Nearly every public school teacher in the USA belongs to a teachers' union. The unions have big lobbies in Congress, and donate lots of money to legislators, so they are favorable to the union agenda, which happens to be, keeping current members of the union employed. The teachers unions are responsible for laws that make it extremely difficult to fire teachers who receive tenure, and it only takes teachers two years to be granted tenure in most states. They also require that new teachers get certification, increasing the cost of entering the profession, even though education degrees have little effect on teacher performance. They are also responsible for a pay structure which rewards teachers for getting college degrees and for experience, neither of which correlates very well with teaching success. They oppose school choice, which would allow more parents to send their children to private school (or neighboring public schools) and provide competition for the public school system.
The end result is that the teaching profession is resistant to any force which would make it better. In part because successful teachers are not rewarded, mediocre teachers are comfortable and there's no incentive to improve performance anywhere.
The obvious losers are the kids, especially poor kids, who are receiving a worse education than they could get, and dropping out of high school in large numbers (the nationwide graduation rate in 2006 was 69.2). I'm not saying that we can get students to like school if we encourage better teaching (our brains are not designed for thinking
), but we might be able to improve on the percentage of Americans that can accurately summarize data from a table
(currently, 11%), compete in the modern workforce, and lift themselves onto a higher income track. The teachers unions will tell you they support "education," but that's wrong - they only support education as much as it helps keeps union teachers in jobs. That's why unions exist.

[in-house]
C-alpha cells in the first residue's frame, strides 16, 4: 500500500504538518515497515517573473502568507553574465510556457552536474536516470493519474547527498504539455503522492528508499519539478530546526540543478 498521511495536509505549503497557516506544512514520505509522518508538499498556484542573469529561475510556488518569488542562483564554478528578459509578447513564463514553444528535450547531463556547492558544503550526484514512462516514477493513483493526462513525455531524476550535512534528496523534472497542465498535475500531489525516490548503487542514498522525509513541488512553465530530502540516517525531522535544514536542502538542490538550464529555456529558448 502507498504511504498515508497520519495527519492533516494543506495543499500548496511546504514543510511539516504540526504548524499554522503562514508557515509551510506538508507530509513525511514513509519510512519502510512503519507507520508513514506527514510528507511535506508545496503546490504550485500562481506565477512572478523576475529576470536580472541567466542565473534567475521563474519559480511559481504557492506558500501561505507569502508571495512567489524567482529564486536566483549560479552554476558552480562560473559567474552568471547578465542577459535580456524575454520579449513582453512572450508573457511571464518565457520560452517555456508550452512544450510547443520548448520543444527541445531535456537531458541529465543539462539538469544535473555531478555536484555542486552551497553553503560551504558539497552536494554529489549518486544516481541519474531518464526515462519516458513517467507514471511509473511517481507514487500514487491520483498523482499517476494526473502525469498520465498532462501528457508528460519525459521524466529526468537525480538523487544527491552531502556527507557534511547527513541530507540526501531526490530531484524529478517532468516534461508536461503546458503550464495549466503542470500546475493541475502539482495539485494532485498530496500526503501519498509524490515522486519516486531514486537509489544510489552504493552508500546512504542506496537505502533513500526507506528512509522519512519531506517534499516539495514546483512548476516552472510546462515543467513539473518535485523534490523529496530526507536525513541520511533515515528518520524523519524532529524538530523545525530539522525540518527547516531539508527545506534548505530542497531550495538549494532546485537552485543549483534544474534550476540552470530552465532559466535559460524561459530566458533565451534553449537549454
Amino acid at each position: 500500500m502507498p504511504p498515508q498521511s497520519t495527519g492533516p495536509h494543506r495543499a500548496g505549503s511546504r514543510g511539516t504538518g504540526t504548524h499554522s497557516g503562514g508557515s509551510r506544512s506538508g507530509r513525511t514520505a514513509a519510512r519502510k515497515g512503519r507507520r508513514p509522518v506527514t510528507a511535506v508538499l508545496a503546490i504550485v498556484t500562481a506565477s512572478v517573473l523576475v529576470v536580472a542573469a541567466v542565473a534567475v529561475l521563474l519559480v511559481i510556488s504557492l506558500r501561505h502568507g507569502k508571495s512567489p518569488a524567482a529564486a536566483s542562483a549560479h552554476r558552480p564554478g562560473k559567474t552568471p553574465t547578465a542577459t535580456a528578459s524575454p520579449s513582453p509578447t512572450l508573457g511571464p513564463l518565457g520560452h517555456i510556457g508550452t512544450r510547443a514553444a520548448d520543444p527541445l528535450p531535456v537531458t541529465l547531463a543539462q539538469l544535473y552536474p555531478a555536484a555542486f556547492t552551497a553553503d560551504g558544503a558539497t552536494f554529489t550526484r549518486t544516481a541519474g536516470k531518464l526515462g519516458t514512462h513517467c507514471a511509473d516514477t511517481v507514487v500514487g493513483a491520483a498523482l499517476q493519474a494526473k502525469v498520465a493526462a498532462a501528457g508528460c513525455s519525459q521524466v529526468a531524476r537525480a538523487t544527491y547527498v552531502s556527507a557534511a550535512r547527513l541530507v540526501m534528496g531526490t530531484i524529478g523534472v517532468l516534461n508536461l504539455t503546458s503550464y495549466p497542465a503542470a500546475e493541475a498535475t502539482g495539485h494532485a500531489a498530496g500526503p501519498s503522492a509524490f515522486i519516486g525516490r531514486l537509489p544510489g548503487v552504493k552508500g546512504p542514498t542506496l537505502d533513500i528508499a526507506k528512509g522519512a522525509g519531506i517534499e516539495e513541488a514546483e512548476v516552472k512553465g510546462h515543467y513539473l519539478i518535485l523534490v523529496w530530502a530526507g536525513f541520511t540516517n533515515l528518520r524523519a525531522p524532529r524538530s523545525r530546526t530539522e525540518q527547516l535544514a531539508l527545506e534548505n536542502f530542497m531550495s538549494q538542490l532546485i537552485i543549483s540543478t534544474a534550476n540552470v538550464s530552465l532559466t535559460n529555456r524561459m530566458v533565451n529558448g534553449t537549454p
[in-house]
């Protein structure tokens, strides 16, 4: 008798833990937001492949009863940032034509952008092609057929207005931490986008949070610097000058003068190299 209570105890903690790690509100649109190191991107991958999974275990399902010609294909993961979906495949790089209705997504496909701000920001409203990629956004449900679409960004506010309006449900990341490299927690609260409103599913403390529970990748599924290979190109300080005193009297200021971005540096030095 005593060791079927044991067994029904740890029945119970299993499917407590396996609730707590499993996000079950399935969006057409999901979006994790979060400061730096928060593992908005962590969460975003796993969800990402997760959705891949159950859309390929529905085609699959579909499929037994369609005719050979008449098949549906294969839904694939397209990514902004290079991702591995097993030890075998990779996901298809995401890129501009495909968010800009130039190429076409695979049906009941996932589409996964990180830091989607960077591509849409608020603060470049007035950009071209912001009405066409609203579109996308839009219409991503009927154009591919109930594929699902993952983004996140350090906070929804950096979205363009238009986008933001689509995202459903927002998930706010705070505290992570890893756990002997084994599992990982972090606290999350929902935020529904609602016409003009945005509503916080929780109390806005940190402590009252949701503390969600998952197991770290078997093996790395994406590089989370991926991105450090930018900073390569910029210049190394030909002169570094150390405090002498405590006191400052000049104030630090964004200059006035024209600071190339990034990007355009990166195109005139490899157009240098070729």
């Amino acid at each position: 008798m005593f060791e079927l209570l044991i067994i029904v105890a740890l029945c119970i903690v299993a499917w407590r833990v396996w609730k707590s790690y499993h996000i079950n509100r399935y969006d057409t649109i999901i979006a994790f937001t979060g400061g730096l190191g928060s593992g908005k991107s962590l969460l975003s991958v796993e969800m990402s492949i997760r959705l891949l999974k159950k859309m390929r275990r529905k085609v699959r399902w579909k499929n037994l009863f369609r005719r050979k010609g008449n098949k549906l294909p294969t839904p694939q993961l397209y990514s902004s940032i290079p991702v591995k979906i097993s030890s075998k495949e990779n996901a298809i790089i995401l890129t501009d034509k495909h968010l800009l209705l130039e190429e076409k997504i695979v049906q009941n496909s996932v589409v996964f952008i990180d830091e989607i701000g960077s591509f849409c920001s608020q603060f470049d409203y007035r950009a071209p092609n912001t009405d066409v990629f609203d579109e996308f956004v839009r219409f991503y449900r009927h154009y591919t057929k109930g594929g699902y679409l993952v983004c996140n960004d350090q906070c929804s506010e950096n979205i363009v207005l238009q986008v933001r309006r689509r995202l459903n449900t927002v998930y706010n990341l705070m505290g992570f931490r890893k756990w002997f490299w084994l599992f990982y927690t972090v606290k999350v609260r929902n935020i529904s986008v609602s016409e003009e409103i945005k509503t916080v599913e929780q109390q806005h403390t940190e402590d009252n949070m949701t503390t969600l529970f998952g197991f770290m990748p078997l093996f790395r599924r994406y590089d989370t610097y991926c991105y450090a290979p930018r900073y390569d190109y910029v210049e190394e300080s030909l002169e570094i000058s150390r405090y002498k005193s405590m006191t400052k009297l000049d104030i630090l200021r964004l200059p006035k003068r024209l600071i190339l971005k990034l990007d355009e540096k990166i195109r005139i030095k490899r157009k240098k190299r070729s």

So when the new head of the Education Department, Arne Duncan, gives a speech to one of the largest teachers' unions
in the country, making the tiniest hints at positive steps we can make, to improve our nation's education system and give our kids, and other people's kids, a more prosperous future.
The LA Times article included these gems:
A group in the California section of the audience booed loudly when Duncan praised Green Dot Public Schools, which independently operates more than a dozen schools within the Los Angeles Unified School District with union contracts.
has increased attendance at its schools, made its campuses more safe, boosted graduation and college attendance rates,
and standardized test scores. The founder, Steve Barr, "has mobilized thousands of black and Hispanic parents to demand better schools,"
resulting in Green Dot's takeover, and subsequent improvement of, a horrible Los Angeles high school. Not to mention that Green Dot is one of the only independent school systems that actually uses unionized teachers. But rather than use their success as a model for our own failing schools, let's boo and hiss.
Not that the crowd was won over Thursday. "Quite frankly, merit pay is union-busting," said one educator to loud applause during the question-and-answer period.
I agree that merit pay is union busting. But if you're a good teacher, what is there to be afraid of? And why isn't the half of the teacher union that contains good teachers saying, "Yes let's have merit pay, please! I want to get paid what I'm worth!"
Union members are not dumb; it's an easy mistake to accuse people that you disagree with as lacking in general intelligence. They've found excellent ways to protect their members, ensuring they have good benefits, high salaries, and protection against getting fired. It's natural for them to continue to protect their interest, and even to develop rationalizations for why teachers union policies are good for the country, and for education in general. But reading about the reaction to Arne Duncan's speech makes me feel sick to my stomach. He's trying to help, but faces massive opposition from dinosaurs like the teachers unions. Let's hope they go extinct soon.
Here is another example of how unions are bad for students; a union in Massachusetts voted to turn down
an $860,000 grant, to help students improve their AP scores, because some teachers would have been paid more than others. I cannot believe that we as a country tolerate this sort of behavior.
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